Although the weight of votes of the less educated sector may be diminished under the Proposed Voting System, the same allows the less educated sector to maintain a significant minority vote. Further, based on the demographic trend in the Philippines, in which the percentage of the voting population of the less educated sector will probably increase over time, the majority vote of the more educated sector under the Proposed Voting System will probably be reduced to a minority vote over time. Consequently, the less educated sector is far from being disenfranchised. On the other hand, if the Proposed Voting System is not implemented, then the percentage of the voting population of the more educated sector, which is now approximately 19.5 percent, will probably be diminished to an even lower percentage over time. At the very least, the Proposed Voting System should provide an opportunity to improve the leadership in the Country, but only over a limited period of time. Afterwards, the majority vote would probably revert back to the less educated sector. Ideally, the Proposed Voting System would reinforce the desire of every Filipino family to achieve the highest level of educational attainment for each of its member and, possibly, even initiate a demographic shift in terms of lowering the increase of the population of the less educated sector.
Members of the Philippine Legislature are expected to be reserved, at the very least, about the Proposed Voting System. After all, it is the majority of their constituents today (i.e., the Uneducated) whose votes will be diminished under the Proposed Voting System. However, the Philippine Legislature also has a higher calling, which is to exercise foresight and leadership for the betterment of the Nation—even if the manifestation of such leadership may be unpopular with the Uneducated majority. From a practical standpoint, members of the Philippine Legislature, in considering the Proposed Voting System, need only be concerned about whether or not they have the mettle to be accountable to a new Educated majority, which is bound to raise the bar of performance of all public officials.
The implementation of the Proposed Voting System would be relatively simple in the context of the Government’s long-awaited plan to computerize and automate Philippine elections. Before the next national elections in 2004, over 36.5 million Philippine voters will register with the Comelec. Upon such registration, each voter will be required to indicate his or her category of education attainment (i.e., 4-year college, 2-year associate, high school, below high school) and furnish proof of such educational attainment. Upon acceptance of the proof of educational attainment, the Comelec will input such category of educational attainment together with the other basic information of the registrant (i.e., name, gender, age, etc.) into a central computer database. Henceforth, all registered voters in the Philippines would have a designated category of educational attainment and a corresponding weight of vote. The voting results in the form of “softcopy” election returns could then be used to calculate the weighted vote of the entire voting population by matching each voter result with the individual’s designated weight of vote contained in the central computer database. Again, this scenario assumes that Philippine elections will be computerized and automated; otherwise, the Proposed Voting System will be too onerous to implement manually.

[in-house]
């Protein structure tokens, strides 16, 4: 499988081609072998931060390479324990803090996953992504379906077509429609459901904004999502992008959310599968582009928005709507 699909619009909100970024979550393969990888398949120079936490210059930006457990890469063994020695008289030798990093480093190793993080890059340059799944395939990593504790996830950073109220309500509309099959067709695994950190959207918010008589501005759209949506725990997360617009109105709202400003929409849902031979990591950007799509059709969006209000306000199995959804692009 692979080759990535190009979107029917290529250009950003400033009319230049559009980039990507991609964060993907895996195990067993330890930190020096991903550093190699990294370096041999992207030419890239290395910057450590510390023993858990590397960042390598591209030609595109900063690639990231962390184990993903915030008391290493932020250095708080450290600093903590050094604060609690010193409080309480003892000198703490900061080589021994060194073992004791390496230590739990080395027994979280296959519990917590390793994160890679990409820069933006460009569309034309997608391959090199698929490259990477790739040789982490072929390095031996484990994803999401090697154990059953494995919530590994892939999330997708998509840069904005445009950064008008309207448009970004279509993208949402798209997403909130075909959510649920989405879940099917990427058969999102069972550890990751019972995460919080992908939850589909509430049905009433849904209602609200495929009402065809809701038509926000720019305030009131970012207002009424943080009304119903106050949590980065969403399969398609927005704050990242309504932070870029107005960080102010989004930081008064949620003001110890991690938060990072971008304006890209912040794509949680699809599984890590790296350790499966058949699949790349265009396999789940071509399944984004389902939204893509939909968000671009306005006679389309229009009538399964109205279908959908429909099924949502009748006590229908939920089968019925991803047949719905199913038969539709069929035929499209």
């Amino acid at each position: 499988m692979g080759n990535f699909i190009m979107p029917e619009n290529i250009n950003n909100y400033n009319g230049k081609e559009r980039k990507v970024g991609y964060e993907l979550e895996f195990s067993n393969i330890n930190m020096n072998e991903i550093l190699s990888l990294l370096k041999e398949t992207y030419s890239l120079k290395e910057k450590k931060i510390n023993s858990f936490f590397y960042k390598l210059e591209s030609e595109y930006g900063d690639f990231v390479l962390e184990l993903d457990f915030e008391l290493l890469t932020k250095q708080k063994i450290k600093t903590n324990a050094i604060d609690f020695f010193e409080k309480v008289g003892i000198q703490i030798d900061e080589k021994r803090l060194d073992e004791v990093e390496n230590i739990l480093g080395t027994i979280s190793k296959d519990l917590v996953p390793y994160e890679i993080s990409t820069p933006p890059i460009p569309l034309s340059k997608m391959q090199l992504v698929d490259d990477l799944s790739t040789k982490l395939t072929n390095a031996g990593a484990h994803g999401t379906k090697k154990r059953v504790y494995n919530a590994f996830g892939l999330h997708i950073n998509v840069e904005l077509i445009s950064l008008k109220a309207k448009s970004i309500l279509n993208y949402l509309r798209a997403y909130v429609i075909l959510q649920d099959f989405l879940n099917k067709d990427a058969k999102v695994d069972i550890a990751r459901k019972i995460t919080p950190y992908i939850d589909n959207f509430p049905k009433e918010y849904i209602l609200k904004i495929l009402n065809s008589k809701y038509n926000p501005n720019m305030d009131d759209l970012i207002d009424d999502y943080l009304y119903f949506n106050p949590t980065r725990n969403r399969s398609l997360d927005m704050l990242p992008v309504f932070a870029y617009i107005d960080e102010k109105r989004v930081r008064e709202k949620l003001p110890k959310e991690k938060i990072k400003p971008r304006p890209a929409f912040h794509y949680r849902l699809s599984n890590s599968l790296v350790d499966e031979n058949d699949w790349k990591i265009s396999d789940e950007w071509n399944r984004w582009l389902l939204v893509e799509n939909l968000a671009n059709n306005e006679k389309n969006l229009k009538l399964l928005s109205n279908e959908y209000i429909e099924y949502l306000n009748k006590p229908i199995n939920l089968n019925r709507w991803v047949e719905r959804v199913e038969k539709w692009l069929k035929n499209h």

The Philippines deserves the best leaders the Country can offer. Today, the vote of the Educated sector is virtually unheard, resulting in the Uneducated sector determining the leadership and the fate of the Country. It is time for a drastic change in the Philippine electoral system and courageous measures must be taken by the Philippine Legislature to effect a positive transformation. The vote of the Educated sector must lead the voice of the people. This may be effected through the Proposed Voting System. Failure to do so would perpetuate the political death spiral that plagues Philippine politics today and lead to the irreversible deterioration of the Philippine Nation. On the other hand, success in implementing the Proposed Voting System would increase the Country’s chances of better leadership and accelerated progress.